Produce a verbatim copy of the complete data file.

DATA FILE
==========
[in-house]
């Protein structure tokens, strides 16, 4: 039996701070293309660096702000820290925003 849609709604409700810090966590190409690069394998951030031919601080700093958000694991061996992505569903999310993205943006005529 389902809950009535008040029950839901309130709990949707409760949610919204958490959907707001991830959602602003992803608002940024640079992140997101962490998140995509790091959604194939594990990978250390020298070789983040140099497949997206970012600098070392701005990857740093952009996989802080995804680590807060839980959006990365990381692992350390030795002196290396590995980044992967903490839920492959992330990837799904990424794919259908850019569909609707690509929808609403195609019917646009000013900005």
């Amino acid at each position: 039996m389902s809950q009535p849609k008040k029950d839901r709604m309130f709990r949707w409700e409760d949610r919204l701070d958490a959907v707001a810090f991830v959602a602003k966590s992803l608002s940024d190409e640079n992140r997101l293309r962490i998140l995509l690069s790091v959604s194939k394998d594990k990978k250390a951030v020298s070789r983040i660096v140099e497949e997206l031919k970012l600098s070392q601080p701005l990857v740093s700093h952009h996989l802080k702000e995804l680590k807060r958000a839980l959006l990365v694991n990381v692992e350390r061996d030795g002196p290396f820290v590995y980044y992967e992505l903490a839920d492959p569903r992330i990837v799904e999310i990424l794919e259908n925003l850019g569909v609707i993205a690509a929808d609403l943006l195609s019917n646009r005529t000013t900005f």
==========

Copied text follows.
[in-house]
């Protein structure tokens, strides 16, 4: 039996701070293309660096702000820290925003 849609709604409700810090966590190409690069394998951030031919601080700093958000694991061996992505569903999310993205943006005529 389902809950009535008040029950839901309130709990949707409760949610919204958490959907707001991830959602602003992803608002940024640079992140997101962490998140995509790091959604194939594990990978250390020298070789983040140099497949997206970012600098070392701005990857740093952009996989802080995804680590807060839980959006990365990381692992350390030795002196290396590995980044992967903490839920492959992330990837799904990424794919259908850019569909609707690509929808609403195609019917646009000013900005």
């Amino acid at each position: 039996m389902s809950q009535p849609k008040k029950d839901r709604m309130f709990r949707w409700e409760d949610r919204l701070d958490a959907v707001a810090f991830v959602a602003k966590s992803l608002s940024d190409e640079n992140r997101l293309r962490i998140l995509l690069s790091v959604s194939k394998d594990k990978k250390a951030v020298s070789r983040i660096v140099e497949e997206l031919k970012l600098s070392q601080p701005l990857v740093s700093h952009h996989l802080k702000e995804l680590k807060r958000a839980l959006l990365v694991n990381v692992e350390r061996d030795g002196p290396f820290v590995y980044y992967e992505l903490a839920d492959p569903r992330i990837v799904e999310i990424l794919e259908n925003l850019g569909v609707i993205a690509a929808d609403l943006l195609s019917n646009r005529t000013t900005f």